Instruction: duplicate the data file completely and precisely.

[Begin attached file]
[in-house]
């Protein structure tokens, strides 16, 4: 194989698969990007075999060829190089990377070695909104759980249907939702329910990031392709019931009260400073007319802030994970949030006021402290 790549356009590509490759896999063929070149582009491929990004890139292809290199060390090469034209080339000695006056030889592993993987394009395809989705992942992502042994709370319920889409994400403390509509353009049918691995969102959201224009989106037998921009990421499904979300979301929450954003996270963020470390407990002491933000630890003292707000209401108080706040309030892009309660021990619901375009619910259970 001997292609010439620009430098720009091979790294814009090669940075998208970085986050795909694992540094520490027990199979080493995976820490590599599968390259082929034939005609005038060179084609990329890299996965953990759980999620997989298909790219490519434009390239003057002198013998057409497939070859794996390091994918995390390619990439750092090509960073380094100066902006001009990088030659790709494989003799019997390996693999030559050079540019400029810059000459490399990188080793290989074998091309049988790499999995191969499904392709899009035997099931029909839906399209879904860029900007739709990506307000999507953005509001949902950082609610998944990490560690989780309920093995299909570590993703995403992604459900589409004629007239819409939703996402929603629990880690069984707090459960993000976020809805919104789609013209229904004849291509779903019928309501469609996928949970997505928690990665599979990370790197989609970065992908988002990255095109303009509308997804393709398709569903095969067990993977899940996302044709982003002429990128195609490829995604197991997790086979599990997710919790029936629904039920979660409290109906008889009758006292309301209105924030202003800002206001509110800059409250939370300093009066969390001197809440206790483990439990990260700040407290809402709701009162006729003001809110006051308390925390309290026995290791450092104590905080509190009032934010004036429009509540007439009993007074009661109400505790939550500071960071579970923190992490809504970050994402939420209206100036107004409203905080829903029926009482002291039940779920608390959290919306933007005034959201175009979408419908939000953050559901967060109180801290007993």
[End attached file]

[in-house]
């Protein structure tokens, strides 16, 4: 194989698969990007075999060829190089990377070695909104759980249907939702329910990031392709019931009260400073007319802030994970949030006021402290 790549356009590509490759896999063929070149582009491929990004890139292809290199060390090469034209080339000695006056030889592993993987394009395809989705992942992502042994709370319920889409994400403390509509353009049918691995969102959201224009989106037998921009990421499904979300979301929450954003996270963020470390407990002491933000630890003292707000209401108080706040309030892009309660021990619901375009619910259970 001997292609010439620009430098720009091979790294814009090669940075998208970085986050795909694992540094520490027990199979080493995976820490590599599968390259082929034939005609005038060179084609990329890299996965953990759980999620997989298909790219490519434009390239003057002198013998057409497939070859794996390091994918995390390619990439750092090509960073380094100066902006001009990088030659790709494989003799019997390996693999030559050079540019400029810059000459490399990188080793290989074998091309049988790499999995191969499904392709899009035997099931029909839906399209879904860029900007739709990506307000999507953005509001949902950082609610998944990490560690989780309920093995299909570590993703995403992604459900589409004629007239819409939703996402929603629990880690069984707090459960993000976020809805919104789609013209229904004849291509779903019928309501469609996928949970997505928690990665599979990370790197989609970065992908988002990255095109303009509308997804393709398709569903095969067990993977899940996302044709982003002429990128195609490829995604197991997790086979599990997710919790029936629904039920979660409290109906008889009758006292309301209105924030202003800002206001509110800059409250939370300093009066969390001197809440206790483990439990990260700040407290809402709701009162006729003001809110006051308390925390309290026995290791450092104590905080509190009032934010004036429009509540007439009993007074009661109400505790939550500071960071579970923190992490809504970050994402939420209206100036107004409203905080829903029926009482002291039940779920608390959290919306933007005034959201175009979408419908939000953050559901967060109180801290007993």